to his wife
printed for private circulation
LETTERS TO HIS WIFE
October 22nd, 1844.
My Dearest Carreta,
I arrived this day at Venice, and though I am exceedingly
tired I hasten to write a line to inform you of my
well-being. I am now making for home as fast as possible,
and I have now nothing to detain me.
Since I wrote to you last I have been again in quarantine for
two days and a half at Trieste, but I am glad to say that I shall
no longer be detained on that account. I was obliged to go
to Trieste, though it was much out of my way, otherwise I
must have remained I know not how long in Corfu, waiting for a
direct conveyance. After my liberation I only stopped a day
at Corfu in order that I might lose no more time, though I really
wished to tarry there a little longer, the people were so
kind. On the day of my liberation I had four invitations to
dinner from the officers. I, however, made the most of my
time, and escorted by one, Captain Northcott, of the Rifles, went
over the fortifications, which are most magnificent. I saw
everything that I well could, and shall never forget the kindness
with which I was treated. The next day I went for Trieste
in a steamer, down the whole length of the Adriatic. I was
horribly unwell, for the Adriatic is a bad sea, and very
dangerous; the weather was also very rough. After stopping
at Trieste a day, besides the quarantine, I left for Venice, and
here I am, and hope to be on my route again the day after to-morrow. I shall now hurry through Italy by way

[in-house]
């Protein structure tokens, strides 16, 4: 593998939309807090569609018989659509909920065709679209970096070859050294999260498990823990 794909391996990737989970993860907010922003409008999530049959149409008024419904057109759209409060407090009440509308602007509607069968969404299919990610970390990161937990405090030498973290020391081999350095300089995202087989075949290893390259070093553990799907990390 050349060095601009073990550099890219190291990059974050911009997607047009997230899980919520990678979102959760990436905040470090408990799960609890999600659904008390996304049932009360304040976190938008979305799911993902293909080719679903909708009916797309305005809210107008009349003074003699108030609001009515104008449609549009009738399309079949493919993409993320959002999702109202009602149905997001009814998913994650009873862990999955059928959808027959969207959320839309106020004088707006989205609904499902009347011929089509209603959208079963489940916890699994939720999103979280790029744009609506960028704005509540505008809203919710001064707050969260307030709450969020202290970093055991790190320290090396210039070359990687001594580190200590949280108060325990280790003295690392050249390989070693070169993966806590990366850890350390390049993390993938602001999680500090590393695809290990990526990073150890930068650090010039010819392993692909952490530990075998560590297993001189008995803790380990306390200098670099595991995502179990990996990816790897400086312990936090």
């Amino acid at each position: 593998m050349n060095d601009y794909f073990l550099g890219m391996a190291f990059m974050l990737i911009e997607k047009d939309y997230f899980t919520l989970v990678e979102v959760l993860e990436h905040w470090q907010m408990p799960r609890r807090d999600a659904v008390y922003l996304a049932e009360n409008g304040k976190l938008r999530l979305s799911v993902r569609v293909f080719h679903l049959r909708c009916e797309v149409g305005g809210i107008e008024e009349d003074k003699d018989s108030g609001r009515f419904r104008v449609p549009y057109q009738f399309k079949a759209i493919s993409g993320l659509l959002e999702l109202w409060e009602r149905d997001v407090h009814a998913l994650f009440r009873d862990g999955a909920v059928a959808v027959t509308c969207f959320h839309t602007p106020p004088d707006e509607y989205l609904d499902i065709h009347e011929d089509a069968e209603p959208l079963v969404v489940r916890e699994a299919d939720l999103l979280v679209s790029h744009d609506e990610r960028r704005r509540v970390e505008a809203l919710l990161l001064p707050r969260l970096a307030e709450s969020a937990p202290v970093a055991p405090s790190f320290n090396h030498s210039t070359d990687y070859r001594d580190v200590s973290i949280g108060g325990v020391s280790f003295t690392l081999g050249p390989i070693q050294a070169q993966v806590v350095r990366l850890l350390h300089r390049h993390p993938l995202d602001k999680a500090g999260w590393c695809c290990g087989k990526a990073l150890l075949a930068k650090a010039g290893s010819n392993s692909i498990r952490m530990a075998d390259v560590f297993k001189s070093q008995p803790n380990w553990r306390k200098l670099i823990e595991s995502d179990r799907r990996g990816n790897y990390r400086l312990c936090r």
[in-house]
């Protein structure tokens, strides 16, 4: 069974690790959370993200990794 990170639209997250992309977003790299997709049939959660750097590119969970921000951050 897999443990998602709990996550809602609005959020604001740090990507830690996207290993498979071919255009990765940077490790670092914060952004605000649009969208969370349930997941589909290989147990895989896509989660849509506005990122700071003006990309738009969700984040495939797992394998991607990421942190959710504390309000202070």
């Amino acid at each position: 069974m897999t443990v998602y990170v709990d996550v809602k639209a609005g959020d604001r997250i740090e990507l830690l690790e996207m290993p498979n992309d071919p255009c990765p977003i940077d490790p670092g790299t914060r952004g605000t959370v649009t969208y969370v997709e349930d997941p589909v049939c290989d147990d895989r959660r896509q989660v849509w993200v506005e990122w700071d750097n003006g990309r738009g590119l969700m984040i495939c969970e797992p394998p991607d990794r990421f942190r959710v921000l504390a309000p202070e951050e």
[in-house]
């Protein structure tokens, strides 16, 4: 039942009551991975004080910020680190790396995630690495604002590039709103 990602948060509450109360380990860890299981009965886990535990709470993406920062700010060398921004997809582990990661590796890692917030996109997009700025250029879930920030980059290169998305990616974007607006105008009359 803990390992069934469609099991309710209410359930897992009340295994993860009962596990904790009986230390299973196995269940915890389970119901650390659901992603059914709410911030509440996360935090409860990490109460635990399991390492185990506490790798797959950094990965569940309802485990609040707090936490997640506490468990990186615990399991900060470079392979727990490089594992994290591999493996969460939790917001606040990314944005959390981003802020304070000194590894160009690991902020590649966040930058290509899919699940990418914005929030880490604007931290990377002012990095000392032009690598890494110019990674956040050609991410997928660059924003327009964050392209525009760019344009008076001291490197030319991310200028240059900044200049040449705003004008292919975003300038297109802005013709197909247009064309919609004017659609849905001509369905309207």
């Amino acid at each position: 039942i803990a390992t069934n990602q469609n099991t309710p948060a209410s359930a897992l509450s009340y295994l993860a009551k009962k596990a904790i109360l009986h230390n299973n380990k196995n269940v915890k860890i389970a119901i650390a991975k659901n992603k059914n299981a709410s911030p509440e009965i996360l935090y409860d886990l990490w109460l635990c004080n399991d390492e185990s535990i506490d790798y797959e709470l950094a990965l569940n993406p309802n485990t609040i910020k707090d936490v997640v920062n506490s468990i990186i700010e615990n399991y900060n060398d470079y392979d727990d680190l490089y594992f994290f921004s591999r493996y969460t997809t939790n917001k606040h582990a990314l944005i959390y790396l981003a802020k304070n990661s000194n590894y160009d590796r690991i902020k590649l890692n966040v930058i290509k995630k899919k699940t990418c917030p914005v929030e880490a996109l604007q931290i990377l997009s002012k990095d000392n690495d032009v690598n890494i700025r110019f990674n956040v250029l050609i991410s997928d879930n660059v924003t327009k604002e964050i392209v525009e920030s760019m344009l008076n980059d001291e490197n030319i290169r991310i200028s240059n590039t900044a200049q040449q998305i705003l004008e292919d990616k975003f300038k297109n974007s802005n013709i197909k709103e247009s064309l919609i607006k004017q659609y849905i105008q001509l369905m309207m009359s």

of Ancona, Rome, and Civita Vecchia to Marseilles in France, and
from Marseilles to London, in not more than six days’
journey. Oh, I shall be so glad to get back to you and my
mother (I hope she is alive and well) and Hen. 
I am glad to hear that we are not to have a war with those
silly people, the French. The idea made me very uneasy, for
I thought how near Oulton lay to the coast.
You cannot imagine what a magnificent old town Venice
is—it is clearly the finest in Italy, although in decay; it
stands upon islands in the sea, and in many places is intersected
with canals. The Grand Canal is four miles long, lined with
palaces on either side. I, however, shall be glad to leave
it, for there is no place to me like Oulton,
where live two of my dear ones. I have told you that I am
very tired, so that I cannot write much more, and I am presently
going to bed, but I am sure that you will be glad to hear from me
however little I may write.
I think I told you in my last letter that I had been to the
top of Mount Olympus, in Thessaly. Tell Hen that I saw a
whole herd of wild deer bounding down the cliffs, the noise they
made was like thunder. I also saw an enormous
eagle—one of Jupiter’s birds, his real eagles, for
according to the Grecian mythology Olympus was his favourite
haunt. I don’t know what it was then, but at present
it is the most wild, savage place I ever saw; an immense way up I
came to a forest of pines; half of them were broken by
thunder-bolts, snapped in the middle, and the ruins lying around
in the most hideous confusion; some had been blasted from top